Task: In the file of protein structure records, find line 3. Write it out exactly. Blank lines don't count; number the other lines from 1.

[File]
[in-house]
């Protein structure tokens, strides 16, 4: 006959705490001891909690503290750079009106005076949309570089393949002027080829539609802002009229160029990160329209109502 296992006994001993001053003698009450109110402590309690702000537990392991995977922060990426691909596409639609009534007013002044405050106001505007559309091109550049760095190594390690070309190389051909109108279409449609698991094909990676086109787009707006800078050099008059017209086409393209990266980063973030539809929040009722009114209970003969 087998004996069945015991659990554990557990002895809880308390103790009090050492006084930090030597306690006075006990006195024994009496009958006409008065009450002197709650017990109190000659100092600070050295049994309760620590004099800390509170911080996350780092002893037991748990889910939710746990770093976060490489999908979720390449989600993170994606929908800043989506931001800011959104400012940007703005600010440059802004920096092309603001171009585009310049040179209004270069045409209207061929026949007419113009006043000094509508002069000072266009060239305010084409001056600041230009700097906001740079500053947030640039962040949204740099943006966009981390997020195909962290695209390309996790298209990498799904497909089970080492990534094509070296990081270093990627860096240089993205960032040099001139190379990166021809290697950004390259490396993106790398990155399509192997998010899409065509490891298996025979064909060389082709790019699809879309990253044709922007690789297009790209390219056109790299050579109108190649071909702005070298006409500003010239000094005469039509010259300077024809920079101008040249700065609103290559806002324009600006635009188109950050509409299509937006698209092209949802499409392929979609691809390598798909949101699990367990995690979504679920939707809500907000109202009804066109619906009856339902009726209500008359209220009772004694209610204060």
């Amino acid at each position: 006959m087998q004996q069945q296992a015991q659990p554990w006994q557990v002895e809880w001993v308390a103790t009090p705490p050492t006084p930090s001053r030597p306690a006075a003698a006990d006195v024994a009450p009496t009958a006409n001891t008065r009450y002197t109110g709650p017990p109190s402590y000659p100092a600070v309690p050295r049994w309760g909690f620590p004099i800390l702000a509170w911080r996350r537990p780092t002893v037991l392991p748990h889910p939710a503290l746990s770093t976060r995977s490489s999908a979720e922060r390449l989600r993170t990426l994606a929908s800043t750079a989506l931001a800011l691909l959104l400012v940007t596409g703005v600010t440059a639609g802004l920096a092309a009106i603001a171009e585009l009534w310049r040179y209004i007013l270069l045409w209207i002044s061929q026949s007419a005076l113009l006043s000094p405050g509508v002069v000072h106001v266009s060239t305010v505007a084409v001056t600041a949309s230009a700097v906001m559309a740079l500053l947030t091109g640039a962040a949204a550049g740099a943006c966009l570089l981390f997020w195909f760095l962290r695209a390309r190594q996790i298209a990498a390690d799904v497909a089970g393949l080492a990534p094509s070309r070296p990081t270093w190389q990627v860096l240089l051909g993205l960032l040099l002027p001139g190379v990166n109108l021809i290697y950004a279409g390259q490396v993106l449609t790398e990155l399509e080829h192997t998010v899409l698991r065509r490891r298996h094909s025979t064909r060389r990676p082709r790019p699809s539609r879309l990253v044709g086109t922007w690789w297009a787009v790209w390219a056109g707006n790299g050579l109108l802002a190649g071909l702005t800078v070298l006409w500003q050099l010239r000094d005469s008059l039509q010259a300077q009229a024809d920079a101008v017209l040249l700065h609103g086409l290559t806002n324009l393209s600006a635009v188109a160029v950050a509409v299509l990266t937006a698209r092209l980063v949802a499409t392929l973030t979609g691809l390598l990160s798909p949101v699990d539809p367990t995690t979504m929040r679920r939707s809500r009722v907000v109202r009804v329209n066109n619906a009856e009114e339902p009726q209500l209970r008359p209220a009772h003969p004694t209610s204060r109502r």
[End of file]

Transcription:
């Amino acid at each position: 006959m087998q004996q069945q296992a015991q659990p554990w006994q557990v002895e809880w001993v308390a103790t009090p705490p050492t006084p930090s001053r030597p306690a006075a003698a006990d006195v024994a009450p009496t009958a006409n001891t008065r009450y002197t109110g709650p017990p109190s402590y000659p100092a600070v309690p050295r049994w309760g909690f620590p004099i800390l702000a509170w911080r996350r537990p780092t002893v037991l392991p748990h889910p939710a503290l746990s770093t976060r995977s490489s999908a979720e922060r390449l989600r993170t990426l994606a929908s800043t750079a989506l931001a800011l691909l959104l400012v940007t596409g703005v600010t440059a639609g802004l920096a092309a009106i603001a171009e585009l009534w310049r040179y209004i007013l270069l045409w209207i002044s061929q026949s007419a005076l113009l006043s000094p405050g509508v002069v000072h106001v266009s060239t305010v505007a084409v001056t600041a949309s230009a700097v906001m559309a740079l500053l947030t091109g640039a962040a949204a550049g740099a943006c966009l570089l981390f997020w195909f760095l962290r695209a390309r190594q996790i298209a990498a390690d799904v497909a089970g393949l080492a990534p094509s070309r070296p990081t270093w190389q990627v860096l240089l051909g993205l960032l040099l002027p001139g190379v990166n109108l021809i290697y950004a279409g390259q490396v993106l449609t790398e990155l399509e080829h192997t998010v899409l698991r065509r490891r298996h094909s025979t064909r060389r990676p082709r790019p699809s539609r879309l990253v044709g086109t922007w690789w297009a787009v790209w390219a056109g707006n790299g050579l109108l802002a190649g071909l702005t800078v070298l006409w500003q050099l010239r000094d005469s008059l039509q010259a300077q009229a024809d920079a101008v017209l040249l700065h609103g086409l290559t806002n324009l393209s600006a635009v188109a160029v950050a509409v299509l990266t937006a698209r092209l980063v949802a499409t392929l973030t979609g691809l390598l990160s798909p949101v699990d539809p367990t995690t979504m929040r679920r939707s809500r009722v907000v109202r009804v329209n066109n619906a009856e009114e339902p009726q209500l209970r008359p209220a009772h003969p004694t209610s204060r109502r």